1) Create a Problem.
Pick two cards, look for how they connect in a bad way.
Wretch (16) plus Departing Kid (1) = someone left and now the fallen plague us. The imperials stopped killing zombies and now the zombies are multiplying!
My notes say that the next step is to pick two more cards and create an Evil Plot, but I forgot. Whether that would have made the Steps of Doom easier or just added another step without adding value, I don't know.
2) Define the six Steps of Doom.
1. small recurrence: sparse roving zombie packs
2. large recurrence: zombies take a new piece of land
3. evolution: zombies communicate & organize ("more zombies" was first suggested, but then they saw Step 4, decided to save it, and had to think on this one for a sec)
4. gains strength/scope: sudden population increase -- ignorant visitors (circus?) zombified
5. scenario nears ruin: town quarantined and on fire (This is where the guys started to run out of steam; after Step 4, Sam said, "Not sure how much we can keep making this worse.")
6. slim hope remains: try to escape with a few refugees (They asked "Slim hope for who? The player characters?" I clarified that it was for the mission to save the village. So, basically, slim hope for the village. They then ran with this as, "Village is mostly destroyed, but is it completely destroyed?" Kinda cool, I think.)
I wonder if starting off smaller would have made the later steps less taxing? Perhaps I should emphasize that (1) can be really no big deal, just any sign of something amiss. "People see zombies!" would have qualified. Then packs for (2), taking land for (3), and less to invent for 4-6.
3) Randomly pick Obstacles.
I explained that the first box would be linked to 3 of the other 8 boxes as freebies, but that we'd defined the 8 Obstacle boxes first. The guys were eager to call it a night, so rather than coach them through inventing more stuff, I just pulled out my Town Crawler cards, spread them face down, and asked Sam to pick at random.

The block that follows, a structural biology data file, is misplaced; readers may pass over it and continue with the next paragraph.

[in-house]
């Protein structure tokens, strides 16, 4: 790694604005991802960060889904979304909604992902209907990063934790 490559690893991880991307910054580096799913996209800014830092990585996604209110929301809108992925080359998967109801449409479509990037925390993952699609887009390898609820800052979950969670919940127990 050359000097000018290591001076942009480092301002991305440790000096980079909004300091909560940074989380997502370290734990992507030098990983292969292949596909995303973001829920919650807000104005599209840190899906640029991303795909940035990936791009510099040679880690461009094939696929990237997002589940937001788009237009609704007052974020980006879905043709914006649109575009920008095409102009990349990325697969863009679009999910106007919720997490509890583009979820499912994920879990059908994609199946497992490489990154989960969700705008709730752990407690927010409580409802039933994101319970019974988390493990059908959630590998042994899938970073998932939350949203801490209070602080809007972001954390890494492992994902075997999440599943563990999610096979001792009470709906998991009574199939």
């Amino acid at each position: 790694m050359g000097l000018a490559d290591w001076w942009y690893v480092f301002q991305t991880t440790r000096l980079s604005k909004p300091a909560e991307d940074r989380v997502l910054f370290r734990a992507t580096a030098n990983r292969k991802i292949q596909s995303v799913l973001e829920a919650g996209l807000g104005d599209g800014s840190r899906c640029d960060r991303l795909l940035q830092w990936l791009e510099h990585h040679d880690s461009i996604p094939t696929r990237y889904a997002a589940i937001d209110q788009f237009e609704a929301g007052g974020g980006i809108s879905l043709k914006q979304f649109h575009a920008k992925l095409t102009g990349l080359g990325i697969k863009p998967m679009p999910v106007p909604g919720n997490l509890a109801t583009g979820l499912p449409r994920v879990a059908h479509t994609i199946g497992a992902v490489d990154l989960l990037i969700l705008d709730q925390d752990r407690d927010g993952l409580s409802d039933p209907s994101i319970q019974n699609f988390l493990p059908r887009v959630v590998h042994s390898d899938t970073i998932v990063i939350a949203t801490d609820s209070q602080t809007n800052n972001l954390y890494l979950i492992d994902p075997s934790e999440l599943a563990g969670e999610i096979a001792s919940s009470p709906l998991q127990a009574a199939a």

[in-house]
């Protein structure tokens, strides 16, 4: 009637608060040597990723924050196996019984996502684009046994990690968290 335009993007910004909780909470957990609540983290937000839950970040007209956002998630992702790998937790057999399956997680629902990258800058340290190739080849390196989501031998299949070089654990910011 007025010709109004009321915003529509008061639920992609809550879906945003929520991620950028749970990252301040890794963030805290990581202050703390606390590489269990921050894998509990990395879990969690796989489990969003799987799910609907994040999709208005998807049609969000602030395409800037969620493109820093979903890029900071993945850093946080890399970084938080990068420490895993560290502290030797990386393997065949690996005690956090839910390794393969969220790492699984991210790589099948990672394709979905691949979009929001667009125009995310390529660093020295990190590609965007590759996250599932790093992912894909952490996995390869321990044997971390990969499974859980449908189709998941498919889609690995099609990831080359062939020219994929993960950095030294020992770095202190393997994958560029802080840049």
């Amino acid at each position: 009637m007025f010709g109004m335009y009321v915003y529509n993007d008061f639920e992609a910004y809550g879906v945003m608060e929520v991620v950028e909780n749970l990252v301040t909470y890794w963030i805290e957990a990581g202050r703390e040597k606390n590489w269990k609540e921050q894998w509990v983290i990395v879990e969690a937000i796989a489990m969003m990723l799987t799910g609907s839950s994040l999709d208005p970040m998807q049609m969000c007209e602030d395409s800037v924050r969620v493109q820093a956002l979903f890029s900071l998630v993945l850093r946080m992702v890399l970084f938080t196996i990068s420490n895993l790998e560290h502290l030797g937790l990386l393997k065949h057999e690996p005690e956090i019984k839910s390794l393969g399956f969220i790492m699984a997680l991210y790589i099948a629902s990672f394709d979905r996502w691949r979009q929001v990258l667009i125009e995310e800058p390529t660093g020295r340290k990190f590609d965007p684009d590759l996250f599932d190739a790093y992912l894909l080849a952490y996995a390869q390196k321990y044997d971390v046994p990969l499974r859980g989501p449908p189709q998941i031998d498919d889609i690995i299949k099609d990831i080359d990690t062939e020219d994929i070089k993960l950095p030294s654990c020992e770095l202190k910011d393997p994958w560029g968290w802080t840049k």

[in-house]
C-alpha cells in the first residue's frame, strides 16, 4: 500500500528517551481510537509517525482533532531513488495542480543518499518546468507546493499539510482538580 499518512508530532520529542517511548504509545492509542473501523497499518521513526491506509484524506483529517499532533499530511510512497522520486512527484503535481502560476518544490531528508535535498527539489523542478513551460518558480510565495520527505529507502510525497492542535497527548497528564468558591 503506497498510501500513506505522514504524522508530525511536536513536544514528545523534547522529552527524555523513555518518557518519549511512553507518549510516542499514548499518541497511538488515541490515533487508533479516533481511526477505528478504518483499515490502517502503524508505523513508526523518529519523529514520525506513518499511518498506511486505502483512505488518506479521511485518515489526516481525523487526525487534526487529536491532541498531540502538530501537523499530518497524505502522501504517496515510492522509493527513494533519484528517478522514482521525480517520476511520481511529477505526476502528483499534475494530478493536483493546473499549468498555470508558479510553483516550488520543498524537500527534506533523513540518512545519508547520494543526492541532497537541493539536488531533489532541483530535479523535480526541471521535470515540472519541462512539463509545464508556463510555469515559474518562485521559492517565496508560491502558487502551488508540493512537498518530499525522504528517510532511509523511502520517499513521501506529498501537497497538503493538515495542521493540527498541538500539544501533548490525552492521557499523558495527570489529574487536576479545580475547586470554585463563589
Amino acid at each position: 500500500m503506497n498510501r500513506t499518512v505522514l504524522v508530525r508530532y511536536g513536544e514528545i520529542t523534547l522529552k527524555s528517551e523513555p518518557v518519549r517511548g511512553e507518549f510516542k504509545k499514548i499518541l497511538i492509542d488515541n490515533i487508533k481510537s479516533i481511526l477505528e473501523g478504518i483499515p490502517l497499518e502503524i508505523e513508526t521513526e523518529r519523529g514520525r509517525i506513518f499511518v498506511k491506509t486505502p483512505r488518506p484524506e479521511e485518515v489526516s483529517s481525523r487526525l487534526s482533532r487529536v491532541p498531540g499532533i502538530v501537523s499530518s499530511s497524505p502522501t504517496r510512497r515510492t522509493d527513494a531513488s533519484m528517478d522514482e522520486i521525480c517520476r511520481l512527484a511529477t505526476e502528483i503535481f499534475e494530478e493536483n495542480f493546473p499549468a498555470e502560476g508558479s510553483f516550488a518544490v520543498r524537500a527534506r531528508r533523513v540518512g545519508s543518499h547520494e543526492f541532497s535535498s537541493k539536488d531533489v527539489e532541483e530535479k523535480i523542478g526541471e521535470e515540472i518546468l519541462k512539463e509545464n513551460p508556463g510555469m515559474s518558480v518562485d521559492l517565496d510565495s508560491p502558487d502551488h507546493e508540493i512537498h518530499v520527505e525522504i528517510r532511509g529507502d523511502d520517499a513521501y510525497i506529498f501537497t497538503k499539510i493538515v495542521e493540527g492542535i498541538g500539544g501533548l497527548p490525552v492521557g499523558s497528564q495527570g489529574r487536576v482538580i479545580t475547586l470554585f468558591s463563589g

Each card is a type, and for each type, you roll a d6 to get a specific. For NPCs, type = NPC description, and specific = Need. So these both went in the Obstacle box. For the "monster" card, type = "monster", and specific = which monster, so only the latter went into the Obstacle box.
We wound up with Giant, Farmer who needs money, and Mercenary who needs to swindle the town.
Sam noticed the notes on +/- for talking/violence/magic. That was for Town Crawler, not Delve, but I should ponder if there's some utility there. I could replace those with F T Meters...
4) Characterize Connections between Obstacles.
After we wrote down 3 Obstacles, I pointed to the lines on the sheet, and said, "Now we need to establish relationships between these Obstacles. Randomly pick cards and refer to this little chart at the right."
For the line between Giant and Farmer we got "commands", and for the line between Farmer and Merc we got "reveals".
5) Choose the direction of Connections.
I explained: "We draw arrows. Each Obstacle needs at least one arrow pointing out, so you know as GM where beating that obstacle will point the players to." I drew arrows going clockwise, from Giant to Mercenary to Farmer. But then Joey said, "Wait, the Giant's not gonna be commanding the farmer, that arrow should go the other way." Which is perfect! Great sign that the random content can cohere to mean something.
6) Define solutions.
Back to the two-card combos, as with creating the Problem. "How could these connect to solve the problem?" Sam and Joey were very quick with these and seemed to enjoy them. Inspired by The Drunk (10), and the Departing Kid (1) who they'd already equated with absent soldiers, they came up with "give zombies some potion" and "get the guards to return from their strike". I can't remember whether the second card in each draw was incorporated, ignored, or whether we just do one card for speed's sake.
After adding these Solutions to the scenario sheet, Joey observed that it would be good to get Solutions down first, as they provide context for how overcoming any of the Obstacles might make progress in the mission.
Finally, I asked the guys if this seemed like a good way to churn out an adventure they could actually run. Without knowing anything about Delve's resolution system, they gave a vague "yes".